Rajat Mishra

ECE Department, KIET Group of Institutions

Author for correspondence.
Email: Rjrajat678@gmail.com
ORCID iD: 0000-0002-0332-2561

India

Bachelor of Technology student

Himashu Sharma

ECE department KIET group of institutions

Email: himanshu.sharma@kiet.edu
ORCID iD: 0000-0002-6973-1069

India

Bachelor of Technology And Master of Technology

Harshit Mishra

Dr. K. N MIET  

Email: rajatmshr179@gmail.com
ORCID iD: 0000-0002-0860-7355

India, Ghaziabad

Bachelor of Technology

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Supplementary files

Supplementary Files Action
1. Fig. 1. Setup for vehicle motion on magnetic track View (344KB) Indexing metadata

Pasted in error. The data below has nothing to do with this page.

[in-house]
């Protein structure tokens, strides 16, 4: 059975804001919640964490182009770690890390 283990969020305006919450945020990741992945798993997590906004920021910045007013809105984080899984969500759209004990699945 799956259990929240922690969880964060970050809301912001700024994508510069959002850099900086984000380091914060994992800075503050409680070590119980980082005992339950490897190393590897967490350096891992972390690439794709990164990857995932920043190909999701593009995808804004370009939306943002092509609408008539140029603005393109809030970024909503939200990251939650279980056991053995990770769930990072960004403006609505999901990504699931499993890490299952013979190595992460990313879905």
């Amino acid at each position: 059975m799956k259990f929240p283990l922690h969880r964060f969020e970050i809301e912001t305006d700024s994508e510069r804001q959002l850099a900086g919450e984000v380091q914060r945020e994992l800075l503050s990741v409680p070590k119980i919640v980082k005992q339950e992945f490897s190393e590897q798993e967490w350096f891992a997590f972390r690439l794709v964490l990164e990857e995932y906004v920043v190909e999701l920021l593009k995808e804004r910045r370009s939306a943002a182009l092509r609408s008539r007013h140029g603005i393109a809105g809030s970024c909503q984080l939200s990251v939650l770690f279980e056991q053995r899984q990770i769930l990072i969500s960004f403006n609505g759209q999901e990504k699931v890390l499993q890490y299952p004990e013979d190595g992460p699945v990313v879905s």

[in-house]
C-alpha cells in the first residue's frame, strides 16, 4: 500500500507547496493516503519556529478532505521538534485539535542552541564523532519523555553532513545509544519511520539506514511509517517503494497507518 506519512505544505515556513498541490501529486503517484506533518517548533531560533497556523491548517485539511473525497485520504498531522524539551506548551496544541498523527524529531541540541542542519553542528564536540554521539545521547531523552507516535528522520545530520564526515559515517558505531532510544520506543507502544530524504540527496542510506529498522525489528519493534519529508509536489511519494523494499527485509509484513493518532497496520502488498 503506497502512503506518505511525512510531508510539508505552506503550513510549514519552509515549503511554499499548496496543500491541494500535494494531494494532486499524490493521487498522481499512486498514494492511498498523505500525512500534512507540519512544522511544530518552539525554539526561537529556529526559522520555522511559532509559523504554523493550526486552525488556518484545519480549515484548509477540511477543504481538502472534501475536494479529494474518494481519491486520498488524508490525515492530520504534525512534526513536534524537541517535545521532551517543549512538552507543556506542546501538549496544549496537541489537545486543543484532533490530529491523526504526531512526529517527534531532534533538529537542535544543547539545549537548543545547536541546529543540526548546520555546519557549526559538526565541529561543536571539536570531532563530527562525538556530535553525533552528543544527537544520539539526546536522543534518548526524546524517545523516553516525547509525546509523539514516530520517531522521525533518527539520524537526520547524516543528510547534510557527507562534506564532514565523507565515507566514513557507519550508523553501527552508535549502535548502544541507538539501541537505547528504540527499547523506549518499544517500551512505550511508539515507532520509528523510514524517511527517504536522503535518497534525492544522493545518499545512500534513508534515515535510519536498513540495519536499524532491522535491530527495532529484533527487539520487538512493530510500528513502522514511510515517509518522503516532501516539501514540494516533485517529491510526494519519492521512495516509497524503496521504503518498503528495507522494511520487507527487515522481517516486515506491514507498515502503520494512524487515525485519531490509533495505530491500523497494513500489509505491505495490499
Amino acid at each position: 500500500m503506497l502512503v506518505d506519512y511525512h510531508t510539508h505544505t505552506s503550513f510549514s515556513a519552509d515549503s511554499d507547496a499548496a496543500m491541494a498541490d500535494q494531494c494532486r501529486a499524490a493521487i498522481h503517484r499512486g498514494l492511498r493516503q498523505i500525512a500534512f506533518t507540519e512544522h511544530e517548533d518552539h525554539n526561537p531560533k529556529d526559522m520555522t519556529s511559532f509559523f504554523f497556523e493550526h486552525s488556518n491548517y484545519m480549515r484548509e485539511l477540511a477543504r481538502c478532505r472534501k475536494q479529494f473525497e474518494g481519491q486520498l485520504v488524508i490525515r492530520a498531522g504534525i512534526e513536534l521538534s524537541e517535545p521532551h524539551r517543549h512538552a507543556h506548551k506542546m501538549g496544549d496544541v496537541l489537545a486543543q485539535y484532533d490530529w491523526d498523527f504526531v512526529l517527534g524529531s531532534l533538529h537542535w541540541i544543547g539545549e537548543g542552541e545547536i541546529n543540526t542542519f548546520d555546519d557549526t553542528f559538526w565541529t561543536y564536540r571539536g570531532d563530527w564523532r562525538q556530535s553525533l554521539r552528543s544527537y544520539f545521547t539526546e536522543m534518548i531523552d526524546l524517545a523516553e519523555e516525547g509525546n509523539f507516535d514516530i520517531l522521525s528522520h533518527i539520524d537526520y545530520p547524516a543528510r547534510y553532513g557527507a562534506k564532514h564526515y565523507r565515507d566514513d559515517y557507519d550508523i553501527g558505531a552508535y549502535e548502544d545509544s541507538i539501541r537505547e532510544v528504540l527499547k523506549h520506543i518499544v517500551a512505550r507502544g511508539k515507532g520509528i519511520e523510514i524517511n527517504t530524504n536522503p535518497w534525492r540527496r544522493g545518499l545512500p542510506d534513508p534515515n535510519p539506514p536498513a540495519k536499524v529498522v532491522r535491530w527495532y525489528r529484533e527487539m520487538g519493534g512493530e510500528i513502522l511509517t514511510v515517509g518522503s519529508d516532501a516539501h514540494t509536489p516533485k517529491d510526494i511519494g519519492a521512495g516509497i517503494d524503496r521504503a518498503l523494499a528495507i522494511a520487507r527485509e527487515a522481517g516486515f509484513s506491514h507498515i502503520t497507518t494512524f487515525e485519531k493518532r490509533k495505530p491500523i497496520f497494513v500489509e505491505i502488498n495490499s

2. Fig. 2 shows detailed view of vacuum tunnel. Now we come to a vehicle which will levitate above the track and move with a very high speed. View (170KB) Indexing metadata
3. Fig. 3. Vehicle side look View (291KB) Indexing metadata
4. Fig. 4. Look of compressed air chamber View (192KB) Indexing metadata
5. Fig. 4(a)-(b). Forward-Backward motion of piston View (322KB) Indexing metadata
6. Fig. 4(c). Close view of nozzle View (55KB) Indexing metadata
7. Fig. 5. C-Clamp analysis View (208KB) Indexing metadata
8. Fig. 6. Changing direction of vehicle View (169KB) Indexing metadata
9. Fig. 7. Levitation View (16KB) Indexing metadata